Sequestration was designed to be so bad that Congress couldn't possibly let it happen.
But it did.
You might mention to congressmen what you think of their plan while they're home on vacation not working on preventing it from happening.
In fact, since sequestration kicked in, the GOP-led House of Representatives has voted five times (for a total of 34 votes in the last two years), to repeal Obamacare, knowing that such a plan was doomed in the Senate. Yet, in a perfect example of the definition of insanity (doing the same thing over and over and expecting different results), they keep wasting their time and your taxpayer dollars doing that, in order to posture for the television cameras, while the real issues of the country are ignored.
Not a single bill, during that time, has reached the floor of either chamber to end the effects of sequester.
During the phoney-baloney debt ceiling crisis that the Tea Party members of Congress created (you remember, we lost our bond rating over it), a deal was reached whereby the government would keep operating and, in exchange, Congress agreed to impose a series of arbitrary draconian cuts if it didn't pass a plan to balance the budget and reduce the deficit. Those cuts would be so odiferous that they wouldn't let it happen. Has anybody heard anything in the last two years about Congress doing anything about that? In fact, there are some members of Congress who are positively gleeful about what sequester is doing to cripple the government. Granted, the deficit is falling, but that's due more to Main Street leading a slow economic recovery from the Great Recession than anything Congress has done. Sequestration has had very little effect on that, according to the Congressional Budget Office and independent analysts.
But what sequester did do was require that the Department of Defense take a 10 percent across-the-board cut, in addition to an already planned half a trillion dollar cut in its budget due to the winding down of the war in Afghanistan. The rest of the government (Congress largely excluded) would take an 8 percent cut.
The DoD cuts were devastating, especially when it came to training and maintenance. Congress is driving us straight into a hollow force. It doesn't seem to understand that all our fancy high-tech toys are useless unless they're maintained and our people are trained on them.
At one point this year, the Air Force grounded its fleet (except for those training for a deployment or actually deployed). Pilots were in danger of losing their combat certifications. The Air Force managed to jiggle some funds to get them back in the air again, but just barely in time. In addition, DoD civilian employees took a 20 percent cut in pay as they were furloughed to make sequester work.
And it doesn't end Oct. 1, when the new federal fiscal year starts. Unless Congress acts, and there is no indication it is capable of doing it, sequestration will continue for nine more years.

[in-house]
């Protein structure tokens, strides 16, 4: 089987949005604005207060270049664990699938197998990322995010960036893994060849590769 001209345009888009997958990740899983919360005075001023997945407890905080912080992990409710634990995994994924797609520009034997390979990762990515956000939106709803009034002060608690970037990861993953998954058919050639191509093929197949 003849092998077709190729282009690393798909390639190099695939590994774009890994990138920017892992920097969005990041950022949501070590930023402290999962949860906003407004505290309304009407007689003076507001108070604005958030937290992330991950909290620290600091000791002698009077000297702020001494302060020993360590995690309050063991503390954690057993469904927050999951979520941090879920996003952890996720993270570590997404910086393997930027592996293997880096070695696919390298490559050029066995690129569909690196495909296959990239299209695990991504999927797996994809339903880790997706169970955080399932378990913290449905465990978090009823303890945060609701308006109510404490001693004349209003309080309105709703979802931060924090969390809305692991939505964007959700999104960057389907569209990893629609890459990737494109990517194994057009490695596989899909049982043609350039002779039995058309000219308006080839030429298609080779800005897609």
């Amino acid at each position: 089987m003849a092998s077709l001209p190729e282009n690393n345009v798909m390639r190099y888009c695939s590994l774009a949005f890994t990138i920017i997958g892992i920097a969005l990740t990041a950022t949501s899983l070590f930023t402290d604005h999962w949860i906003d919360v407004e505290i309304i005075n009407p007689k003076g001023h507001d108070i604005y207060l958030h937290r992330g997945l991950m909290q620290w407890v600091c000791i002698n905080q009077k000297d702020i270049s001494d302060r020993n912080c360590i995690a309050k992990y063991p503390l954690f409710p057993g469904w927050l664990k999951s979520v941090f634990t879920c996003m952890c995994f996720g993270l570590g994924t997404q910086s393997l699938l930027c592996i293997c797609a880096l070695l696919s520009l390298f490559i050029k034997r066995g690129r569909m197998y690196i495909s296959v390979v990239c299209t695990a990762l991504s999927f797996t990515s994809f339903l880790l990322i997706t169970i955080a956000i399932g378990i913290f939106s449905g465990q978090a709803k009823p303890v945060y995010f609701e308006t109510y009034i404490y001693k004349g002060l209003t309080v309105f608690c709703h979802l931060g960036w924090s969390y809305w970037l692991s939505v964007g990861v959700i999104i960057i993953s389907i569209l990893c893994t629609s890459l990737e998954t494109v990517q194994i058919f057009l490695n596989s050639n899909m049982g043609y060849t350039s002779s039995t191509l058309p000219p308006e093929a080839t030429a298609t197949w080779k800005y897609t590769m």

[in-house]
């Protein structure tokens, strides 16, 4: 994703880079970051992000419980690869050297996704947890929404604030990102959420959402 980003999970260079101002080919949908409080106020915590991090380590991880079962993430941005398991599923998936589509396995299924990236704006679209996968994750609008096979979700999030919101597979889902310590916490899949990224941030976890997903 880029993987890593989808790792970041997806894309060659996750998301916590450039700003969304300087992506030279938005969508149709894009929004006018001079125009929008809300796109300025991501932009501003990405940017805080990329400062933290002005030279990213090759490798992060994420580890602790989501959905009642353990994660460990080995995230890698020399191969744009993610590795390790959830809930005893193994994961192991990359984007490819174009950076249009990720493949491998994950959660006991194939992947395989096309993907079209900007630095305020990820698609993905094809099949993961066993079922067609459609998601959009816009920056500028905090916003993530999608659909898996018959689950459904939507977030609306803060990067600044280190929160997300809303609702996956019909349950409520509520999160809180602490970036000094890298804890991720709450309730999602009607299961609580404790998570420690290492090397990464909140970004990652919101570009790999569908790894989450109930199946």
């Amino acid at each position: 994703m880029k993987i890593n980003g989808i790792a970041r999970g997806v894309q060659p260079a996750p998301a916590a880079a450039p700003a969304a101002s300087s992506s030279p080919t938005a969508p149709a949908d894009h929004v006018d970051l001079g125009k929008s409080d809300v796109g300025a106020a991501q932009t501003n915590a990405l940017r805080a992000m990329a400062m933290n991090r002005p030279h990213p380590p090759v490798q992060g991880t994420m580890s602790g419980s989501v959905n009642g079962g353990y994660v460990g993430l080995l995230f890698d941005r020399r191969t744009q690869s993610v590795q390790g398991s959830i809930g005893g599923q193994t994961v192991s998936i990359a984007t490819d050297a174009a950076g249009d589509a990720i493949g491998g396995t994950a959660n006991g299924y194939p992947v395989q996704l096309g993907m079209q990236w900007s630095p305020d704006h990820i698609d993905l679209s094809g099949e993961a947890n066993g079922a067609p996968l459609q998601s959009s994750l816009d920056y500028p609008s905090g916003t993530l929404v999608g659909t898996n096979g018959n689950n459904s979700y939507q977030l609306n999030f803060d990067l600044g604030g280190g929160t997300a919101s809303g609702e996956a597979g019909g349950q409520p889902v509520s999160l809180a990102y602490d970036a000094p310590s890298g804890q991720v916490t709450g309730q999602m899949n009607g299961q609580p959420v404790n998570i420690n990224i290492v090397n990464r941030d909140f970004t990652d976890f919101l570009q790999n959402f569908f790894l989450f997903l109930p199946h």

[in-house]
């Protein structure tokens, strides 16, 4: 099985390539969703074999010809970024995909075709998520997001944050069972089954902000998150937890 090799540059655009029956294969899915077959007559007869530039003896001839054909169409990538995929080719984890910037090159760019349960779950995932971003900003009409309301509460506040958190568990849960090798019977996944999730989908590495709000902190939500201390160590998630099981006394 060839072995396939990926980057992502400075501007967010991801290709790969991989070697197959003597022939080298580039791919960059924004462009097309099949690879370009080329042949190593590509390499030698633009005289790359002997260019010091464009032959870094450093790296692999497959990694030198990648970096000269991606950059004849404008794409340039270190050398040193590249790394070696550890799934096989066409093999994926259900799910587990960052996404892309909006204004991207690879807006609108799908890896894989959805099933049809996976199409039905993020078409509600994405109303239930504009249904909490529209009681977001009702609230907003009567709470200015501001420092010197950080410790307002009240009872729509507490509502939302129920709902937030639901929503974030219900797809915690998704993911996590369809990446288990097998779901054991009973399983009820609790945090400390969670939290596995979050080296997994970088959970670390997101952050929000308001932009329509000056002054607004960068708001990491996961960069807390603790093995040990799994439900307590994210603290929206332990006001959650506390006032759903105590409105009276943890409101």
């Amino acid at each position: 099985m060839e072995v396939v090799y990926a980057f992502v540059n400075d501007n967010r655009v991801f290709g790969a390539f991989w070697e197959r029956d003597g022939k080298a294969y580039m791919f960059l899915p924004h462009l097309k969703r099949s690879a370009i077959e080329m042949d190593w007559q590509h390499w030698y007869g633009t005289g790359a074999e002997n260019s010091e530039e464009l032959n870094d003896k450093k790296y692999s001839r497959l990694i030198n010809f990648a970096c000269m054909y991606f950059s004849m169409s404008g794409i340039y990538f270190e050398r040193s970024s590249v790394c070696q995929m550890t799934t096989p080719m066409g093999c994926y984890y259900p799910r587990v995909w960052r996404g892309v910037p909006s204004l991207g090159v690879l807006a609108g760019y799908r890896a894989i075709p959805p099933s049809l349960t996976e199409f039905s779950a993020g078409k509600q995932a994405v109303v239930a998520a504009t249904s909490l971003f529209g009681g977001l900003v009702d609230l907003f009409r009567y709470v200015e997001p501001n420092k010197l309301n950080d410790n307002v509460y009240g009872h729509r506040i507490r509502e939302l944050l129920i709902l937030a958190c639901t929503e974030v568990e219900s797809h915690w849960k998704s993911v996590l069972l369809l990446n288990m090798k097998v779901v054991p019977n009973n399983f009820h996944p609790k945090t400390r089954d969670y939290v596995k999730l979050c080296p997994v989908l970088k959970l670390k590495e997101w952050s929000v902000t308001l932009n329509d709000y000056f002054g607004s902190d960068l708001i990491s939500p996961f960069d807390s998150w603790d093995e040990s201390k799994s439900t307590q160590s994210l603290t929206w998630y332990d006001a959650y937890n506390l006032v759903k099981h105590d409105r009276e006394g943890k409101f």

Several things struck us in working on the story about how sequester was going to affect AFAD. First, at virtually every level of DoD we talked to, up to the Pentagon, we got the same mantra: "Yes, sequestration is hurting. There's nothing we can do. Talk to your congressman." It's as if they want people to feel some of the pain they're going through and they hope that anger will be directed at the people who clearly aren't killing themselves to fix the problem.
Second, far too many of the congressional staff members (from Idaho and otherwise) that we talked to didn't seem aware the Air Force had grounded its fleet (which explains why some members of Congress wanted to launch a no-fly zone over Syria -- they didn't know we didn't have any planes to do it). It's as if sequestration is a stump speech talking point, but not a reality to these people. Ask those who were furloughed how real it is, however.
The restrictions on the base participating in AFAD is part of a directive intended to be good PR for DoD. We grant, flying the Thunderbirds when regular pilots can't train would have been a major PR disaster. But oddly enough, not participating in AFAD is, at the least, a minor PR disaster. It's tough to believe that DoD's budget hinges on whether or not any vehicles from the local base can drive 25 miles or not (round trip, plus parade), but in exchange, it limits the ability of this community to honor the men and women who are directly struggling under the sequester rules.
And we DO want to honor those people. We're doing the best we can to get them in the parade and they're doing the best they can to take part, under the limits imposed on them. But it's hard. So, let's make sure we do honor them, with plenty of extra parade entries to make up for the loss of military equipment and an extra round of applause as the troops pass by.
-- Kelly Everitt